Nokia Corporation (NOK) is a communications equipment company that makes a variety of mobile devices for consumers. In addition, the company offers Internet services including applications and networking services for businesses and government agencies. Although the company is best known for its mobile phone handsets, its other business units should be considered when making an investment decision.
Nokia boasts a glorious past having once been a veritable 800 pound gorilla in the mobile handset space. As investors everywhere are well aware, the company missed the boat with the emergence of smartphones and is now in the midst of a major effort to restore its former glory. Some investors might be surprised to learn Nokia still holds second place behind Samsung (SSNLF.PK) in total market share for all mobile handsets, the smart kind and the not so smart kind. Again most investors are well aware the "stupidphone" market is not very profitable. However, did you know Nokia has two other operating divisions in addition to its handset devices business?
The first is a wholly owned subsidiary in the GPS mapping applications and services space, NAVTEQ. In Q3 2012 Nokia announced the rebranding of NAVTEQ products as the HERE line. NAVTEQ already has a commanding 85% market share in automotive navigation systems and the HERE line will expand mapping capability across all mobile device operating systems, including iOS and Android.
The second is a 50/50 joint venture with diversified industrial giant Siemens (SI), called the Nokia Siemens Network (NSN). The company is one of the largest providers of telecom equipment for mobile broadband networks in the world. It is now the third largest provider in the US market and aggressively eyeing the number two spot.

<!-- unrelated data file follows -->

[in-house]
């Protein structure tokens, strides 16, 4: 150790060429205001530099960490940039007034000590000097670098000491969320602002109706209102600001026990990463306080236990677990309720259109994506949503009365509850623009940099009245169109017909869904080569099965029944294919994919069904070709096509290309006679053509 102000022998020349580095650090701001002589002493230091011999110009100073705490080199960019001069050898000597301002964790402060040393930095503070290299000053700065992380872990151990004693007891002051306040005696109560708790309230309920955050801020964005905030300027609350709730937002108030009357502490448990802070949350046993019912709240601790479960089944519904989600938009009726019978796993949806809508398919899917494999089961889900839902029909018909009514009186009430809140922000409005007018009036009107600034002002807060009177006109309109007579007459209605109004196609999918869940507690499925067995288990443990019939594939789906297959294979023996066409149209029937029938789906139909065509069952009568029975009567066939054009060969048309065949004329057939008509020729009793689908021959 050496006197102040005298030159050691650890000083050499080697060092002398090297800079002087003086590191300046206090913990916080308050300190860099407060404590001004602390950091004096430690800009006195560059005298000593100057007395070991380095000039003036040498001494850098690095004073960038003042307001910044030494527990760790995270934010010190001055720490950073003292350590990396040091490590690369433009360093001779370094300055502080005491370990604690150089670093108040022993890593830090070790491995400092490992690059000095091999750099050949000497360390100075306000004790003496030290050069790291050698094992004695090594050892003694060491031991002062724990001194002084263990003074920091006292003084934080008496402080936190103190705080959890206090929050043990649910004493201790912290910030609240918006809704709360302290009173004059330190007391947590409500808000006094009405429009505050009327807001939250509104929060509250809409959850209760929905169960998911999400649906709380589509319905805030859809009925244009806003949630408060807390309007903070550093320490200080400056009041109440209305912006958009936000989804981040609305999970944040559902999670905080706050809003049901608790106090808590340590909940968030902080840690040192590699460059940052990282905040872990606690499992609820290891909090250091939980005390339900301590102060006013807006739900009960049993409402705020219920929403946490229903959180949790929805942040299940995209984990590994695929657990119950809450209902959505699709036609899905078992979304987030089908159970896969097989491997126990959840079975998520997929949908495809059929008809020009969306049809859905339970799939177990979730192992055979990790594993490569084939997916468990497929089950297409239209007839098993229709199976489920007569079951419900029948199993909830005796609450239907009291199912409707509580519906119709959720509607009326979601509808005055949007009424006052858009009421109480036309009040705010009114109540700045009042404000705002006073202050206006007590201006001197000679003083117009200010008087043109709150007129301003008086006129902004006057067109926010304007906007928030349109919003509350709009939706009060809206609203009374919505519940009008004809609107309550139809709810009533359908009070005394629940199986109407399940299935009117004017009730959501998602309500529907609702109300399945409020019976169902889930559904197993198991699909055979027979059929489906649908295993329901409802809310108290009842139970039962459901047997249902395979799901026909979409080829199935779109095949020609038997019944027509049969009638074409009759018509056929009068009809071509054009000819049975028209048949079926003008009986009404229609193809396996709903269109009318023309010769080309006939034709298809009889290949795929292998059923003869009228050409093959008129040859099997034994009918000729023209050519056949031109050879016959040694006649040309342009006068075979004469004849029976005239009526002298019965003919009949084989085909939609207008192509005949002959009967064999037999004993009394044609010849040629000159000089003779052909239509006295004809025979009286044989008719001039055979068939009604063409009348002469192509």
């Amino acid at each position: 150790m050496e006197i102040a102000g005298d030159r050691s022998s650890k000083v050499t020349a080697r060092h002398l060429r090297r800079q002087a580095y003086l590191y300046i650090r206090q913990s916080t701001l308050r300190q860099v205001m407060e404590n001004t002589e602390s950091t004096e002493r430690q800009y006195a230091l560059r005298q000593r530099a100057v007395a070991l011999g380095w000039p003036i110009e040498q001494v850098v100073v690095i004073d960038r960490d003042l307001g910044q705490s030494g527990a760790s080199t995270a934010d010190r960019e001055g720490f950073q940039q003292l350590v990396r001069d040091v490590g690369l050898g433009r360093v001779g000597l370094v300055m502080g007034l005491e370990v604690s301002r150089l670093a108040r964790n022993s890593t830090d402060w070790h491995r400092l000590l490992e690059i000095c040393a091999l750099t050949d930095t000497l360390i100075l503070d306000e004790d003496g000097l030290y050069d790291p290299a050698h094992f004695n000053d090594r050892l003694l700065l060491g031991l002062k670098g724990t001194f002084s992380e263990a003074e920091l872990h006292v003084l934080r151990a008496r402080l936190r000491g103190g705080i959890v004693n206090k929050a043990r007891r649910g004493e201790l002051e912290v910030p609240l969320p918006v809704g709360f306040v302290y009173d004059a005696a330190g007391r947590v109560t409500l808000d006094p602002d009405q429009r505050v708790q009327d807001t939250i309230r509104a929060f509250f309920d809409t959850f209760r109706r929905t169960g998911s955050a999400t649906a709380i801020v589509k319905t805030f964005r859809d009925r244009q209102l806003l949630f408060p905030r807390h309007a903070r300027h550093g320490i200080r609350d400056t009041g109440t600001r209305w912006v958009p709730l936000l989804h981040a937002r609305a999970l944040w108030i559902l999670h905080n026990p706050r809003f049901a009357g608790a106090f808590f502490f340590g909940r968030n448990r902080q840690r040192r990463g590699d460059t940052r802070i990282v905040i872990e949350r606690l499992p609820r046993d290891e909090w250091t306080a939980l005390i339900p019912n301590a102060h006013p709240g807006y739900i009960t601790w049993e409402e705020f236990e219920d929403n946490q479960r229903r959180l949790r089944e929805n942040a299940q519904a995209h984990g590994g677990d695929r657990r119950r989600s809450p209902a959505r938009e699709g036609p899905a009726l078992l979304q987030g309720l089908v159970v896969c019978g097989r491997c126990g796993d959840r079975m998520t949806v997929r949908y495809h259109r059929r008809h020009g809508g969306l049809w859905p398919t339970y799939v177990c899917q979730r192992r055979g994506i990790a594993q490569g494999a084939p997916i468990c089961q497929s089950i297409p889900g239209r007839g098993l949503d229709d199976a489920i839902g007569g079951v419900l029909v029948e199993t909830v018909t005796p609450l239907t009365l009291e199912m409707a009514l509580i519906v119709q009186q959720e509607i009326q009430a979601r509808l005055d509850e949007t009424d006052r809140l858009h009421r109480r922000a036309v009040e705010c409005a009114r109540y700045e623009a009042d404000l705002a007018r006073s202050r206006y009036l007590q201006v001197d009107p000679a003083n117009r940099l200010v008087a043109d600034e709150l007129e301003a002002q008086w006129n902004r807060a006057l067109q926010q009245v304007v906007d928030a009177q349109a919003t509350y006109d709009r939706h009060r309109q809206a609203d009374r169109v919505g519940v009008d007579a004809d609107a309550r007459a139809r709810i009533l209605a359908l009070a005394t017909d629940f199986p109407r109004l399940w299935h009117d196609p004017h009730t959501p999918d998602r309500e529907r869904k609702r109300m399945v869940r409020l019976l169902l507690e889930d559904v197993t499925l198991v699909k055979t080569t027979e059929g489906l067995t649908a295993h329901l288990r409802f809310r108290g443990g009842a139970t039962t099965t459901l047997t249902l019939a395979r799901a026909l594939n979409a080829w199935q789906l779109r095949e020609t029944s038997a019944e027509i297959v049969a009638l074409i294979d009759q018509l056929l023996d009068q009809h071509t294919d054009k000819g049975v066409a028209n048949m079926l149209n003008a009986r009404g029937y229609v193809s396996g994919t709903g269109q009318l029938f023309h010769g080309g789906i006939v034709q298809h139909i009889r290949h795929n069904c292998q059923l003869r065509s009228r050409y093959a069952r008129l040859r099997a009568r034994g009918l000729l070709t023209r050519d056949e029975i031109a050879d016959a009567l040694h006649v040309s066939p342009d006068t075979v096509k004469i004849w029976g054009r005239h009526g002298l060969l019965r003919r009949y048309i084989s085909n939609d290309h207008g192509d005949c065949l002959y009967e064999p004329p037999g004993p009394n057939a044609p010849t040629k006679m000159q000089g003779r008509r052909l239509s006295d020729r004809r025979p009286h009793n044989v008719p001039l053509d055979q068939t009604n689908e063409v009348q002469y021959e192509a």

On April 18th Nokia announced quarterly results and investors did not like what they heard, driving down the stock price 11%. A bright spot that was overlooked was the operating profit posted by NSN. The Wall Street Journal reported that NSN's quarterly profit outperformed network equipment rival Ericcson Telephone (ERIC).
What does the Future Hold?
Nokia was once a major player in the mobile handset market but failed to react to the threat of the smartphone revolution. The company is in the midst of a major turnaround effort. Some believe the revenue from NAVTEQ can help keep the company solvent until Nokia's line of Lumia smartphones experiences market share growth.
The company has worked hard to control costs and is now a player in the smartphone space through its partnership with Microsoft (MSFT). The Lumia series of Windows based smartphones has been well received, and now controls about 80% of the Windows based smartphone market. However, Android and Apple phones combined account for about 85% of the total smartphone market, with Nokia getting 80% of the current Windows OS total market share of only 4.1%. The future of Nokia is primarily all about the future of Windows based smartphones. An encouraging sign is the Q1 growth to 4.1% share as of February 2013 compared to 2.7% for the year ago corresponding period.
Analysis of Nokia's prospects focuses heavily on the potential sales growth of the company's smartphone, the Lumia line, and its "stupidphones", the Asha line. Although current revenues from NAVTEQ make a minimal contribution, there is little being written about the growth potential of the new HERE line.